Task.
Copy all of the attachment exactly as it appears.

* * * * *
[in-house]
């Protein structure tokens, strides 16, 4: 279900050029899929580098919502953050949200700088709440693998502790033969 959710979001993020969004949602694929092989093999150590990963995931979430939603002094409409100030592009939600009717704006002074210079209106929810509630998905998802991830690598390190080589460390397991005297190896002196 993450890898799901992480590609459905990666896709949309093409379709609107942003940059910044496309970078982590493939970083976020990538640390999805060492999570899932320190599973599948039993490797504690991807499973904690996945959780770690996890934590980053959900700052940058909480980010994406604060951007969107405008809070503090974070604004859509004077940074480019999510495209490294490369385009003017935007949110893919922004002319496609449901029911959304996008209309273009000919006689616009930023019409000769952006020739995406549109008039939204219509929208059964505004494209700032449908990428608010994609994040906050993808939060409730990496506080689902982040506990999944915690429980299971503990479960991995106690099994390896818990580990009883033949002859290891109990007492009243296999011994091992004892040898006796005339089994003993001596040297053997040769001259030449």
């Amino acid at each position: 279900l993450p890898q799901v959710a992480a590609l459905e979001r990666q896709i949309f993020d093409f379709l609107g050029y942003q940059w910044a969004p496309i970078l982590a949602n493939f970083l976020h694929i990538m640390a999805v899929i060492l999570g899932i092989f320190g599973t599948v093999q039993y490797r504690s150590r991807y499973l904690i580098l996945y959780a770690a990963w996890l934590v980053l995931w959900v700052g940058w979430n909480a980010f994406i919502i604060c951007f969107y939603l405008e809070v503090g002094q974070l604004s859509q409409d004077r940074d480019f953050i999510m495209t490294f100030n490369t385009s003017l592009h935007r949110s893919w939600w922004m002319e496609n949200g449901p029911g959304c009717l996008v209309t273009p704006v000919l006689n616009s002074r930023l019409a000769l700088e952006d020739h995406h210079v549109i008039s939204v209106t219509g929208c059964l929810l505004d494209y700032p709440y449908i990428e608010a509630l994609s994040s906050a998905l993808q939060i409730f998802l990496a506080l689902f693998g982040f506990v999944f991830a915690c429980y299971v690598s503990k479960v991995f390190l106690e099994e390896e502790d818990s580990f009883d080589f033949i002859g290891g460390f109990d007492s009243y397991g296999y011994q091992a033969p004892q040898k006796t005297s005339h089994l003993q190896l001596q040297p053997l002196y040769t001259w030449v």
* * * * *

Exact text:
[in-house]
């Protein structure tokens, strides 16, 4: 279900050029899929580098919502953050949200700088709440693998502790033969 959710979001993020969004949602694929092989093999150590990963995931979430939603002094409409100030592009939600009717704006002074210079209106929810509630998905998802991830690598390190080589460390397991005297190896002196 993450890898799901992480590609459905990666896709949309093409379709609107942003940059910044496309970078982590493939970083976020990538640390999805060492999570899932320190599973599948039993490797504690991807499973904690996945959780770690996890934590980053959900700052940058909480980010994406604060951007969107405008809070503090974070604004859509004077940074480019999510495209490294490369385009003017935007949110893919922004002319496609449901029911959304996008209309273009000919006689616009930023019409000769952006020739995406549109008039939204219509929208059964505004494209700032449908990428608010994609994040906050993808939060409730990496506080689902982040506990999944915690429980299971503990479960991995106690099994390896818990580990009883033949002859290891109990007492009243296999011994091992004892040898006796005339089994003993001596040297053997040769001259030449």
């Amino acid at each position: 279900l993450p890898q799901v959710a992480a590609l459905e979001r990666q896709i949309f993020d093409f379709l609107g050029y942003q940059w910044a969004p496309i970078l982590a949602n493939f970083l976020h694929i990538m640390a999805v899929i060492l999570g899932i092989f320190g599973t599948v093999q039993y490797r504690s150590r991807y499973l904690i580098l996945y959780a770690a990963w996890l934590v980053l995931w959900v700052g940058w979430n909480a980010f994406i919502i604060c951007f969107y939603l405008e809070v503090g002094q974070l604004s859509q409409d004077r940074d480019f953050i999510m495209t490294f100030n490369t385009s003017l592009h935007r949110s893919w939600w922004m002319e496609n949200g449901p029911g959304c009717l996008v209309t273009p704006v000919l006689n616009s002074r930023l019409a000769l700088e952006d020739h995406h210079v549109i008039s939204v209106t219509g929208c059964l929810l505004d494209y700032p709440y449908i990428e608010a509630l994609s994040s906050a998905l993808q939060i409730f998802l990496a506080l689902f693998g982040f506990v999944f991830a915690c429980y299971v690598s503990k479960v991995f390190l106690e099994e390896e502790d818990s580990f009883d080589f033949i002859g290891g460390f109990d007492s009243y397991g296999y011994q091992a033969p004892q040898k006796t005297s005339h089994l003993q190896l001596q040297p053997l002196y040769t001259w030449v």